Considered a masterpiece of religious art and architecture, this 17th-century chapel was originally founded by King Louis XIII and his wife Anne of Austria in 1622 for the Carmelite convent. Although the convent was destroyed during the French Revolution, the chapel was spared. The chapel's wall paintings and murals by Jean-Pierre Rivals and Jean-Baptiste Despax have been well preserved. Admire Jean-Pierre Rival's celestial ceiling paintings, filled with angels and cherubs, inspired by the Sistine Chapel at the Vatican. The chapel's artwork was begun by Rivals and completed by Despax. Entry to the chapel is free, except when concerts are held here. One of the most enjoyable things to do in Toulouse is attend a musical performance at the chapel. The site also has a tea parlor, an elegant venue for refreshments.
Address: 1 Rue de Périgord, Toulouse
11 Canal du Midi
The Canal du Midi was originally built as a shortcut between the Atlantic Ocean and the Mediterranean Sea. The 240-kilometer-long canal was designed in 1667. This was a huge undertaking that took ten years and 12,000 workers to complete. The canal runs from the city of Toulouse down to the Mediterranean port of Sète near Marseille. The banks of the Canal du Midi in Toulouse are popular with cyclists and pedestrians. Take a leisurely stroll along the shaded canal-side path and enjoy the relaxing ambience.
Where to Stay in Toulouse for Sightseeing
Happily, for anyone planning a trip to Toulouse, its top attractions are within a compact area in the central city, extending south from the UNESCO-listed Basilique Saint-Sernin to the landmarks around Place du Capitole and beyond to the cathedral. Within this area are the traffic-free streets of the Vieux Quartier, the charming medieval quarter. These highly-rated hotels in Toulouse are well located for sightseeing:
- Luxury Hotels: Less than a 10-minute walk from the central attractions, restaurants, and shopping, the smart and contemporary Pullman Toulouse Centre is on the banks of the Canal du Midi. Its underground parking is a boon for drivers. Right on Place du Capitole and also with valet parking, Grand Hotel de l'Opera is nicely updated without losing the grandeur of its era. A block away, Le Grand Balcon is a modern boutique hotel in the building where Le Petit Prince author Antoine de St-Exupéry lived.
- Mid-Range Hotels: A block from Place du Capitole, Hotel Albert 1er offers good-sized rooms and breakfasts featuring local organic foods. Chic Hotel des Arts is in the pedestrianized center, between Place du Capitole and the cathedral, a block from the Musee des Augustins. Close to the center and near the airport bus stop, Novotel Toulouse Centre Wilson has a spa with a whirlpool and sauna, free to guests.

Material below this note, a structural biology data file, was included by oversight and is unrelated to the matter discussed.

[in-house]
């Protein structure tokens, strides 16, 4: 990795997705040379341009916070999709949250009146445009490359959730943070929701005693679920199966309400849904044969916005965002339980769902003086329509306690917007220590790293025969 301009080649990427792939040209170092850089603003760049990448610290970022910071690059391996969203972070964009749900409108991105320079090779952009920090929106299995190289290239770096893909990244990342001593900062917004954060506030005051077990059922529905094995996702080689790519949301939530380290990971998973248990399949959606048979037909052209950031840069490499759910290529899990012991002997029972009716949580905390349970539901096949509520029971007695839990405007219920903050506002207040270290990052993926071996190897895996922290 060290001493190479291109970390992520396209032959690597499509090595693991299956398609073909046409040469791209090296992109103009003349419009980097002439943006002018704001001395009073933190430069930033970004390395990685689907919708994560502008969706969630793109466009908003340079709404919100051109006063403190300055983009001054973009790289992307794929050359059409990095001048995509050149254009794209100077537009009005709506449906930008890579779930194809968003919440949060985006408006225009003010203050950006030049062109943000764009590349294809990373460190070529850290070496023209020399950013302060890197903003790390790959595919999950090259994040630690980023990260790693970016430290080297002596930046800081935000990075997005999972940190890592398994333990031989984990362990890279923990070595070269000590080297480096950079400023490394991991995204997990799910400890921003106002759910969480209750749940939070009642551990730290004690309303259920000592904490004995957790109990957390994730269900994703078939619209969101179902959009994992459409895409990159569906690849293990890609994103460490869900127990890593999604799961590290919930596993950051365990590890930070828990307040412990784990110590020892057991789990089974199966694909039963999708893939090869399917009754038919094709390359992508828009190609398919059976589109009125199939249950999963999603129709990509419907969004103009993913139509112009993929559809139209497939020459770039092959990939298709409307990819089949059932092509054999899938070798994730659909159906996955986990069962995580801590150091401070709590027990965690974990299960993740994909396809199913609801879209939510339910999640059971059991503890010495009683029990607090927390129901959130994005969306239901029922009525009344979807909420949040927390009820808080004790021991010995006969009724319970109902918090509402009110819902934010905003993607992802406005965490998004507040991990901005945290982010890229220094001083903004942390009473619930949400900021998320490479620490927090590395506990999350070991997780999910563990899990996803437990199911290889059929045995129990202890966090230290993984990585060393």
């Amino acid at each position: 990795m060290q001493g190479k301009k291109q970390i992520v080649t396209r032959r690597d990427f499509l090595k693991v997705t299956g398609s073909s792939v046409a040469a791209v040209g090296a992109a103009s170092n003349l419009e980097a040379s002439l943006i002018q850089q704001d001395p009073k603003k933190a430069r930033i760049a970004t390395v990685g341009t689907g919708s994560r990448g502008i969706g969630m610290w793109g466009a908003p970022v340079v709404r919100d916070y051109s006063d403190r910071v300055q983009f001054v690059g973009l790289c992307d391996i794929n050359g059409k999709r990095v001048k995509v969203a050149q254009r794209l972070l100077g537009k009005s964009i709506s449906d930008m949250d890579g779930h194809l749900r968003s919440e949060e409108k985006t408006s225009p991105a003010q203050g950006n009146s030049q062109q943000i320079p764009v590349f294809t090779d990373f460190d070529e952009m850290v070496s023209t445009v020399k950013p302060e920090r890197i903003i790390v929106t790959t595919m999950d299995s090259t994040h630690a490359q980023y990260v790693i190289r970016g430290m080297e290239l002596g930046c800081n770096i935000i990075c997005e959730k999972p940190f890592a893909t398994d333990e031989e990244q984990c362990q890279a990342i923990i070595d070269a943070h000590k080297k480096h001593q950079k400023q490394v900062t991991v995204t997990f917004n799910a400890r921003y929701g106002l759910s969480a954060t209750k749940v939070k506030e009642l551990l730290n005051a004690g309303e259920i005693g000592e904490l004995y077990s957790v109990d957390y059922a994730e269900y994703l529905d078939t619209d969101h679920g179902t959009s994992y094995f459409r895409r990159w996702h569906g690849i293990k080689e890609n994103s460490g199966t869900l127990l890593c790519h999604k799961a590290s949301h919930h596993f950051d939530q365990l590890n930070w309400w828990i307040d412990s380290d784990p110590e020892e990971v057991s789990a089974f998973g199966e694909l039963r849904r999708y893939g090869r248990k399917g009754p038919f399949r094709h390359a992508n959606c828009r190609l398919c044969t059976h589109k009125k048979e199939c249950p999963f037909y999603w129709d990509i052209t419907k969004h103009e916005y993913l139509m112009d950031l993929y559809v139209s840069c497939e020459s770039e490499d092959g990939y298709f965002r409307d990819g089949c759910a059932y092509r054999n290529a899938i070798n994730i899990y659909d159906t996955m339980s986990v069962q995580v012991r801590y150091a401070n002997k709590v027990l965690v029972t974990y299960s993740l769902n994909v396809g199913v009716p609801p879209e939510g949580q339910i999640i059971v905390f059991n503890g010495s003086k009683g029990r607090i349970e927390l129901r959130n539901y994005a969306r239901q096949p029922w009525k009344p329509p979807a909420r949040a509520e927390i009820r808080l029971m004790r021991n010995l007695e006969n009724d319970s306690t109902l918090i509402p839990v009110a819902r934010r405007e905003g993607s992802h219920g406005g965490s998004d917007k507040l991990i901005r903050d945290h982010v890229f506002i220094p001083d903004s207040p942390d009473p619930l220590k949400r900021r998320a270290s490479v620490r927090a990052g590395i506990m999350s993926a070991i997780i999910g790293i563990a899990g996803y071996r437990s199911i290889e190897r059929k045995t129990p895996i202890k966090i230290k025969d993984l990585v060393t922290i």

- Budget Hotels: Also near the airport bus stop and a short walk from Place du Capitole, family-owned and -run Hotel Heliot has large, well-designed rooms. In the Carmes quarter, filled with restaurants and cafés, Croix-Baragnon is close to the cathedral and Musée des Augustins. A few blocks from Basilique Saint-Sernin and a 10-minute walk from Place du Capitole, Ibis Toulouse Centre is a basic, reliable brand at the edge of the pedestrian area.
Day Trips from Toulouse
One of the most popular tourist attractions of southern France, Carcassonne is a perfectly preserved fortified city. Viewed from a distance, the grandiose crenellated ramparts and turreted watch towers give Carcassonne a fairy-tale look. In fact, visitors feel transported to the Middle Ages upon entering the town gates into Carcassonne Cité. Narrow cobblestone streets and winding alleyways lead to another world, where every building, monument, and shopfront is from the medieval era. Tourists will enjoy wandering through this open-air museum, soaking up the old-world ambience and admiring the marvelous Gothic architecture. Noteworthy sights include the Château Comtal de Carcassonne (Count's Castle) and the Cathedral of Saint-Nazaire, renowned for its outstanding stained-glass windows. An exceptional UNESCO World Heritage Site, Carcassonne is a worthwhile day trip destination from Toulouse (91 kilometers away), about a one-hour drive, and only 45 minutes away from Toulouse by train.